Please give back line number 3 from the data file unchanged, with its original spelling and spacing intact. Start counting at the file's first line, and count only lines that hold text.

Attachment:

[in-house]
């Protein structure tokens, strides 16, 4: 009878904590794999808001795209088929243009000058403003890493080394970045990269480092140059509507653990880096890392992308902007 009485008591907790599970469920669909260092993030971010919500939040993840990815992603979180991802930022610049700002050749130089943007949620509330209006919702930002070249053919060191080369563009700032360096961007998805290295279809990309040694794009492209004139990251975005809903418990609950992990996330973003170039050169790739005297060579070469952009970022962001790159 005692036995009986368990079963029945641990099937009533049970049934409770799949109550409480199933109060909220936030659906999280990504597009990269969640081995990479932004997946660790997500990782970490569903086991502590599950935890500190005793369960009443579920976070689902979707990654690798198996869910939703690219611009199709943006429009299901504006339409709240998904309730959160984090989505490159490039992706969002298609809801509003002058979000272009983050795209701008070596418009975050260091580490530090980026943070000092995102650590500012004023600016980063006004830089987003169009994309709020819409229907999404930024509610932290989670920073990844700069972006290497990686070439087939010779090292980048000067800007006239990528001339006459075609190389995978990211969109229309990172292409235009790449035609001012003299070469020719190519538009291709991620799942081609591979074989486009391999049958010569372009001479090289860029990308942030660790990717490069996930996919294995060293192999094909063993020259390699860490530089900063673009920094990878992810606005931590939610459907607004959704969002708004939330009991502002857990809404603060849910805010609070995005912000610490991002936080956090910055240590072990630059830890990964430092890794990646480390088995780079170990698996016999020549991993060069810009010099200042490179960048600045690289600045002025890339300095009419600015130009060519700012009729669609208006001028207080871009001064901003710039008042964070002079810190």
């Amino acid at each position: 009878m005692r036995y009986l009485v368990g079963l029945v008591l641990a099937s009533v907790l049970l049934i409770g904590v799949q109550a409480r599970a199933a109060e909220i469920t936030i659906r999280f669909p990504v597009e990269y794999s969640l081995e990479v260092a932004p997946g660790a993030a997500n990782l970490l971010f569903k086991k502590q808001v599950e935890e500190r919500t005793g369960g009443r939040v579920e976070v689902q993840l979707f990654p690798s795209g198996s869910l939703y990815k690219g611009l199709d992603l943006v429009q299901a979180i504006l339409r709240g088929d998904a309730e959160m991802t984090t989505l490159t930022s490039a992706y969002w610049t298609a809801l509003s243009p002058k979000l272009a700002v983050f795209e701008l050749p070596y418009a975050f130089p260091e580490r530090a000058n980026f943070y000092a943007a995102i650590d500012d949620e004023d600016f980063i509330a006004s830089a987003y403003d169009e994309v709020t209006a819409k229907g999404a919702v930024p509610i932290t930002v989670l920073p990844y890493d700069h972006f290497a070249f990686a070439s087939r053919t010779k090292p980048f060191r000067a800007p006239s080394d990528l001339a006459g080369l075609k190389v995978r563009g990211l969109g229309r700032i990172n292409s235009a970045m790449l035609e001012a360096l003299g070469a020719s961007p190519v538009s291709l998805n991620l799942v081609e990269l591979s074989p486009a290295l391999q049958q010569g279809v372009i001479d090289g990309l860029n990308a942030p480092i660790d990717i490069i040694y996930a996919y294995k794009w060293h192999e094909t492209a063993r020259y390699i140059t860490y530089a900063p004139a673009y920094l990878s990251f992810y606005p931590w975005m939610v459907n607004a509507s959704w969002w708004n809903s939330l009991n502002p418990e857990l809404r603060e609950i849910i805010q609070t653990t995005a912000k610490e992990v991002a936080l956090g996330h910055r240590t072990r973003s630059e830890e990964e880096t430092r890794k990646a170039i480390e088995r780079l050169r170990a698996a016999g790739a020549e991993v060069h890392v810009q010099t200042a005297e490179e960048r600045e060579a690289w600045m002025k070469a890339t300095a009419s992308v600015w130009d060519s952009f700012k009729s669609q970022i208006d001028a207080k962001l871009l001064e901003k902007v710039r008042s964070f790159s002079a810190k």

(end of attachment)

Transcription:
């Amino acid at each position: 009878m005692r036995y009986l009485v368990g079963l029945v008591l641990a099937s009533v907790l049970l049934i409770g904590v799949q109550a409480r599970a199933a109060e909220i469920t936030i659906r999280f669909p990504v597009e990269y794999s969640l081995e990479v260092a932004p997946g660790a993030a997500n990782l970490l971010f569903k086991k502590q808001v599950e935890e500190r919500t005793g369960g009443r939040v579920e976070v689902q993840l979707f990654p690798s795209g198996s869910l939703y990815k690219g611009l199709d992603l943006v429009q299901a979180i504006l339409r709240g088929d998904a309730e959160m991802t984090t989505l490159t930022s490039a992706y969002w610049t298609a809801l509003s243009p002058k979000l272009a700002v983050f795209e701008l050749p070596y418009a975050f130089p260091e580490r530090a000058n980026f943070y000092a943007a995102i650590d500012d949620e004023d600016f980063i509330a006004s830089a987003y403003d169009e994309v709020t209006a819409k229907g999404a919702v930024p509610i932290t930002v989670l920073p990844y890493d700069h972006f290497a070249f990686a070439s087939r053919t010779k090292p980048f060191r000067a800007p006239s080394d990528l001339a006459g080369l075609k190389v995978r563009g990211l969109g229309r700032i990172n292409s235009a970045m790449l035609e001012a360096l003299g070469a020719s961007p190519v538009s291709l998805n991620l799942v081609e990269l591979s074989p486009a290295l391999q049958q010569g279809v372009i001479d090289g990309l860029n990308a942030p480092i660790d990717i490069i040694y996930a996919y294995k794009w060293h192999e094909t492209a063993r020259y390699i140059t860490y530089a900063p004139a673009y920094l990878s990251f992810y606005p931590w975005m939610v459907n607004a509507s959704w969002w708004n809903s939330l009991n502002p418990e857990l809404r603060e609950i849910i805010q609070t653990t995005a912000k610490e992990v991002a936080l956090g996330h910055r240590t072990r973003s630059e830890e990964e880096t430092r890794k990646a170039i480390e088995r780079l050169r170990a698996a016999g790739a020549e991993v060069h890392v810009q010099t200042a005297e490179e960048r600045e060579a690289w600045m002025k070469a890339t300095a009419s992308v600015w130009d060519s952009f700012k009729s669609q970022i208006d001028a207080k962001l871009l001064e901003k902007v710039r008042s964070f790159s002079a810190k």